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Letters to the Editor - Lakeville Journal - 1-24-19

The real emergencies need our attention

“Keep your eyes on the prize. Hold on.”*

Several thousand immigrants at our border seeking asylum from violence and poverty do not constitute a national emergency worthy of a record-breaking government shutdown and the suffering of furloughed workers and their families. 

What does constitute a real national emergency? 

• 38,600 deaths caused by firearms

• 72,000 deaths due to drug overdoses

• 40 million Americans living below the poverty line

• The suicide rate of Veterans: 1 every 65 seconds 

• A severely strained public education system 

• Decaying transportation infrastructure

• Dismantling environmental protections

• Extreme income disparity

• Porous cyber security

• Racism and white supremacy movements

• Social media spreading propaganda and disinformation

• Climate change.

All the above are real national emergencies. You could probably add a few more. But that’s probably more than enough to send one into therapy.

What can we do? Whatever you are doing now to advocate for the vulnerable, keep doing it. Small acts matter. As best you can, seek truth and name falsehoods. Be passionate for justice and patient for its dawning. 

“Let us realize that the arc of the moral universe is long, but it bends toward justice.” (Martin Luther King Jr.)

*Gospel song linked to the Civil Rights Movement

Sources for statistics: CDC, VA and UC Davis Center for Poverty Research

John Carter

Lakeville

 

Choose your words well

I appreciate the thoughtful letters to the editor from Tony Piel and Gretchen Gordon over the past two weeks. However, more consideration of the actual word “race” is necessary. 

Like dragons, race is not real. It is an artificial construct based on misinterpretation of “evidence.” Just as early dinosaur bone discoverers mistook their findings and subsequently created the mythical fear and heroism relating to dragons, early European explorers decided that indigenous peoples of darker skin colors were subhuman.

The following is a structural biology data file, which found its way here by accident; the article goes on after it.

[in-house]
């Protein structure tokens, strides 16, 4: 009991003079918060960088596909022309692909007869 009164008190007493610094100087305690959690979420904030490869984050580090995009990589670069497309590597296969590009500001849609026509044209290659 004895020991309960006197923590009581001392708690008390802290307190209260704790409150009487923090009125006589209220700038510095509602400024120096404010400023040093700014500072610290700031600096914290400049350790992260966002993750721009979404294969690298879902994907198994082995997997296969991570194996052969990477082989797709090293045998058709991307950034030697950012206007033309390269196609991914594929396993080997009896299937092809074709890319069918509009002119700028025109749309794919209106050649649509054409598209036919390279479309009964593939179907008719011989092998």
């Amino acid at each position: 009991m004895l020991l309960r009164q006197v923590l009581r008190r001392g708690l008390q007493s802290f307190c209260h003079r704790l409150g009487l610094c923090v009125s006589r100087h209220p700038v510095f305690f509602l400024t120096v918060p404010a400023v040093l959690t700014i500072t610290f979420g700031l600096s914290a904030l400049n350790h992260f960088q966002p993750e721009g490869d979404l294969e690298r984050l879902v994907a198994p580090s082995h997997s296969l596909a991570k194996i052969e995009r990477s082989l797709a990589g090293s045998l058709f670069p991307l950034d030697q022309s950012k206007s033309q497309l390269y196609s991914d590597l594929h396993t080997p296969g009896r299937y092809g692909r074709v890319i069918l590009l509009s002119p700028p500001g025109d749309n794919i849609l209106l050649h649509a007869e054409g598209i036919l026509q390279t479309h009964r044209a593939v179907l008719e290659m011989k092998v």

This allowed (their Christian consciences?) the subsequent genocide, exploitation, and enslavement. Unfortunately for those exploited, powerful economies were built on and fueled by this belief, so it continued with an unstoppable energy founded on greed. Science has shown us that there were no dragons and there are no races, only humans with physical differences such as skin color. One species: Homo Sapiens. No races.

Racism, however, is real and exists. It is a system of behavior based on the belief that differences in skin color and/or culture allow us to treat each other differently (and often badly). 

The word “race” is a foundation stone that supports and implicitly justifies societal racism. Those who are courageous in their introspection will attempt to avoid its use. The words we use to talk about people have power. Choose well.

Jandi Hanna

Speech/Language Pathologist

Falls Village

 

 

Truth in poetry and life

“Something there is that doesn’t love a wall...

Before I built a wall I’d ask to know

What I was walling in or walling out,

And to whom I was like to give offense...

Good fences make good neighbors.”

Robert Frost

One sure way to know what makes a phrase, poem or play a classic is for it to ring true over time and in different situations.  House Speaker Nancy Pelosi certainly knows the truth of Robert Frost’s country folk wisdom compared to President Trump’s folly in demanding billions of dollars from taxpayers to build a wall, or even a steel slat fence, on our southern border.

For Trump to regurgitate tired phrases and flawed reasoning from campaign promises — foolish to begin with — with staged pomp from different White House venues, is an insult to our intelligence and to our pocketbooks.  Doubling down on the insult is his offer of leftover bargaining chips about DACA and TPS protections (which he himself cancelled in 2017), while hundreds of thousands of our compatriots are struggling through payless work schedules during his gratuitous power-crazed government shutdown.